The best known approach to beekeeping is of course the traditional, proactive, hands-on one where beehives are kept for personal benefit – for crop pollination, for honey and for other hive products. This approach, whilst thoroughly enjoyable and obsessive, is the one most likely to cause offence with your neighbours if undertaken carelessly, and take up most of your spare time and money.

Another approach is a collaborative one, keeping the bees for their benefit as well as the benefit of the plants in your garden. Less bee ‘keeping’, more bee ‘inviting’, I suppose. This approach will generally go unnoticed and unquestioned by neighbours and, unaware, they will reap the rewards in the form of a bumper harvest. I always find the excuse "mine's a wildlife garden" works wonders. Once upon a time untidy gardens were seen as the sign of a lazy gardener, a couch potato with little interest in the outdoors. These days the wild garden has something of a contemporary chic about it, associating the owner with all the virtues of an experienced environmentalist.

Natural nesting sites include an unmown grassy hummock and a forgotten pile of wood - anything, in fact, that you wouldn’t find in a perfectly manicured garden and a great excuse to put down your garden tools.

A man-made bumblebee nesting box can be hidden away in a corner under a shrub and solitary bee tubes positioned on a wall. Now you just need to encourage bees into your garden through the range of plants you grow and hey presto! Bees in your garden – a source of entertainment and an invaluable lesson for children, grandchildren and adults alike. 

Open cup shaped flowers are the bees' favourites including the many forms of the quaint old English campanulas, or bell flowers, foxgloves and hollyhocks are also desirable, and the most lazy of forage is available in the form of sedum, the ice plant, which offers a bumper plateful of early autumn forage – masses of tiny flowers in one enormous head that bees can wander across with minimal effort.

As for the fear of being stung, we are conned into thinking that bees will attack for no reason. Bees don’t set out to sting when they leave the nest - honeybees are aggressive when trying to protect their precious stores of honey in the hive, but not when they’re out alone foraging on flowers. I have handled bumblebee nests and closely observed solitary bee nests with no aggression from my subjects.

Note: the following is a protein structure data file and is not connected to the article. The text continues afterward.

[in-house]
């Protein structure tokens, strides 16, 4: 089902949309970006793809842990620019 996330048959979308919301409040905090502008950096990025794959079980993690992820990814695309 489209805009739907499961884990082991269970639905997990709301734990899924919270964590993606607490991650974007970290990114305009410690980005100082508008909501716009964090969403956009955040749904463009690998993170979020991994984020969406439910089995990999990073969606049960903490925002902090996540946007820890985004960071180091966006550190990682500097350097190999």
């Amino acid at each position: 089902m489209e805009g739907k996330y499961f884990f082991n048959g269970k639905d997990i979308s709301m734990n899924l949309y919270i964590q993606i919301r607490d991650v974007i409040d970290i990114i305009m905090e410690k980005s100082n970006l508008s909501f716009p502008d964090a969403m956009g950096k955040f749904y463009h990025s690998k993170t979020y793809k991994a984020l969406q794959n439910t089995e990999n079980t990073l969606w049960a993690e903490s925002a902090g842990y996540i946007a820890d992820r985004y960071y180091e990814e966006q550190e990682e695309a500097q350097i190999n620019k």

Recycled refugees

Still not convinced? Then why not try an ornamental beehive-shaped compost bin (or any shaped compost bin, but I find the look of the ornamental ones rather pleasing and they give the impression of owning a beehive where a beehive would not normally be suitable). This way you will be doing your bit to recycle and save the environment, and you will furnish yourself with a renewable source of rich compost.

The improvements to your soil will give you better crops and provide fresh earth for the tiny Red Mason bee's mud nest. She, in turn, will thank you by pollinating your crops.

Bumblebees will enjoy the warmth of the rotting compost as a nesting site, and they too will pollinate freely. With this small gesture some of our persecuted refugees can at last settle into a new home.

An untidy corner, artificial nesting sites, bee-friendly plants and a compost bin - there’s always room to encourage bees into the garden. With the exception perhaps of the top of a high-rise city block (and no doubt there are tales to contradict this exception), even the tiniest of window boxes can provide forage and a bee nesting tube can be attached undetected.

Being something of a nosey parker, when I walk my local suburban footpaths, criss-crossing back streets and alleyways, I often glimpse into other people's gardens. Some are immaculate and showy, others ignored and overgrown. In most of them there is colour year round as some gardeners attempt to brighten up their own terrestrial handkerchiefs whilst others allow the floriferous weeds to grow. It is this continual abundance of forage that makes our gardens so attractive and important to our bees - little creatures that should not be shunned.

From a beehive to a solitary bee tube on the wall, from herbaceous borders to floral window boxes - no garden is ever too small for bees. 


This article is from the February 2005 issue of Country Smallholding magazine.
<< To order back issues click the link to the left.